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As Jim pulled his cab up to GilbertCo Tower, his two fares continued arguing, not noticing they had reached their destination. Jim started to roll down the separator between the front and back. Instantly, the roar of their heated argument cut into the silence he had been enjoying.

“-just saying, it’s not even a real job!”

“Sure it is! I clock in and get paid to do a thing! How is that not a job?”

“But you don’t do anything! You don’t make anything! It’s not a job unless you make something.”

Jim couldn’t help but interject himself at this point. “Yea. I just drive a cab as a hobby.” There was an awkward silence as the father gathered his embarrassment. …


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“Anne? Anne, are you there?” Jack had been pounding on the door for a solid minute to no avail. Maybe her name wasn’t Anne. Maybe it was Anna? Angie? Amber? “It’s your neighbor, Jack. I’m locked out.” Nothing but silence. “Hello? Is anyone in there?”

After a few more minutes of desperately knocking, Jack moved down the hall and tried every other door and with each of them he was met with silence. Surely someone was home, he thought. Then again, by this time he was normally working. That’s gotta be it, he figured, everyone is at work. …


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Anna was excited to finally have a neighbor close to her age. The lady who had been living next door must have been double her age and would never come out of her place unless it was to talk to the cops after she had called to register a noise complaint. If it wasn’t for the body monitor chip she wore, the medical droids might have never come to take her. Anna felt a bit guilty about the relief she had now that the old lady was gone. It was sad but also, she was old and Anna was excited to potentially have a neighbor that would stay out of her business and maybe become a friend. …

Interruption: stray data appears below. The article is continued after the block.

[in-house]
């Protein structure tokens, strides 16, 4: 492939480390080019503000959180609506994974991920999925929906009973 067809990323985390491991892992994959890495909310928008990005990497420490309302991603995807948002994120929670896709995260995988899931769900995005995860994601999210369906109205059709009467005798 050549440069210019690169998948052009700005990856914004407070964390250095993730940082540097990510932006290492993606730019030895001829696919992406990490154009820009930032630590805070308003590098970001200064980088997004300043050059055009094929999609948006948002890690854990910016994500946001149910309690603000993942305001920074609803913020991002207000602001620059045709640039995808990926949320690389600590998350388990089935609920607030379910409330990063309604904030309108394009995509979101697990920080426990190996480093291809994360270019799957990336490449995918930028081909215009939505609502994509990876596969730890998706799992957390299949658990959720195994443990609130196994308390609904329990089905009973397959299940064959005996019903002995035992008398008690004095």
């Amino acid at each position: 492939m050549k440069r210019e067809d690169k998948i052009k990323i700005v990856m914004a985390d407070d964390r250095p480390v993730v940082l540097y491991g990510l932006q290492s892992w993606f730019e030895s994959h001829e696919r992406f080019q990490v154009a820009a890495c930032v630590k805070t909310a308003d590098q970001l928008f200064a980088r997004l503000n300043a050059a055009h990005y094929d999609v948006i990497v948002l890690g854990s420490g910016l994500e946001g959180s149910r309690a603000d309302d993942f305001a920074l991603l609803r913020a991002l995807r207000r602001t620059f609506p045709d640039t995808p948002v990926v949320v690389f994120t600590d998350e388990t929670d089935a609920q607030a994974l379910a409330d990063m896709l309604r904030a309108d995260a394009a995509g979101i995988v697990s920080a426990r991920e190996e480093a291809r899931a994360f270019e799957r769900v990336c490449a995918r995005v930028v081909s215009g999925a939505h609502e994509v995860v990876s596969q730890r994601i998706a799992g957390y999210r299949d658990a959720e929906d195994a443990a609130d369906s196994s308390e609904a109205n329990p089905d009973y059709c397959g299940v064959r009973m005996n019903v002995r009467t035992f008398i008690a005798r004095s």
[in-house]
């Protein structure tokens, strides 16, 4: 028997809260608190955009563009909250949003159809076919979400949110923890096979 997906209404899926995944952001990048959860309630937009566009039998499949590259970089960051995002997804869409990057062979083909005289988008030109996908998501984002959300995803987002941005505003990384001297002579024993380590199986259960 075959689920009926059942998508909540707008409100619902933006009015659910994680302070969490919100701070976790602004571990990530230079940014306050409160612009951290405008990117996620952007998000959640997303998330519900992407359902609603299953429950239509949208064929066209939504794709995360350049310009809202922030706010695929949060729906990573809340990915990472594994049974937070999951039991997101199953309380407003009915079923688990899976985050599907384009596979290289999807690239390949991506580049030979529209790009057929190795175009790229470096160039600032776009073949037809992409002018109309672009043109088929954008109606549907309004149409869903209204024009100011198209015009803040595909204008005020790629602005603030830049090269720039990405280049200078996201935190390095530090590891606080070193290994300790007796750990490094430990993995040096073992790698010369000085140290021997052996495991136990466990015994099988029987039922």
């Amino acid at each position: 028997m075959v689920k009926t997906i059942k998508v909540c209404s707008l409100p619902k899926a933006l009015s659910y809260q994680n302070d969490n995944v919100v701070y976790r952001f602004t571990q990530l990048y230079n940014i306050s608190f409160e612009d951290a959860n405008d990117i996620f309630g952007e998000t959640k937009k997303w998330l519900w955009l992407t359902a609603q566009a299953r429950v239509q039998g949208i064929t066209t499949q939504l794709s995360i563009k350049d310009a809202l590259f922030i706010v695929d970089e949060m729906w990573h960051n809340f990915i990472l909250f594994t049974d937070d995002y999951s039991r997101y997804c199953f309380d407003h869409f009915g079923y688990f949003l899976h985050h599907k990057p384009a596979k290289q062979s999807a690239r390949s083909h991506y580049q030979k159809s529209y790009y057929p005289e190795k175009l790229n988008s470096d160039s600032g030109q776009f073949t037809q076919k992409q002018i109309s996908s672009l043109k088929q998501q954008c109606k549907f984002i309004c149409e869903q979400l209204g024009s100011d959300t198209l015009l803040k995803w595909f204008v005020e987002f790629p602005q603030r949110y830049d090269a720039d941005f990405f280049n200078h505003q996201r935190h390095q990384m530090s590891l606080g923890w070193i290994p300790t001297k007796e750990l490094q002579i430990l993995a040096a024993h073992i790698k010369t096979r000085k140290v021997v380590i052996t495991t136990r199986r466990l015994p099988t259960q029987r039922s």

Jack woke up to the sound of his alarm at 6:15 like he had as long as he could remember. Without looking, he shut the alarm up and, with great effort, pulled himself out from under his mountain of blankets, stripped down and stepped into the shower. Sensing his presence, the shower lathered, washed and dried Jack in exactly thirteen minutes. In that time, Jacks kitchen had come to life and made his breakfast of two eggs, a side of toast and a tall glass of artificial orange juice, as it did every other morning. Jack took his clothes out of the printer, a white tee, and grey slacks again, and sat to eat. He tried to take his time but the plates were abruptly taken away exactly eighteen minutes after he sat down. Jack tried to relax for a bit as the kitchen cleaned itself but as he watched and pondered the scrubbing bot making its way speedily across the floor, the chirp of the office chair interrupted the peaceful silence. …


One thing you should know about me is I’m a midnight guy to the bone. At almost every job I’ve ever had, I’ve worked the midnight shift. I’ve flipped burgers, stocked shelves, unloaded trucks and cut plastic all between the hours of 10pm and 7am the next morning. I’m obviously not the only one either. There are many more like me, out there in the middle of the night, burning the midnight oil, as they say. Some do it because, like me, they want to work that shift, and some are in it for that precious shift premium. …

About

Jason Bombach

Just an average weirdo with some thoughts.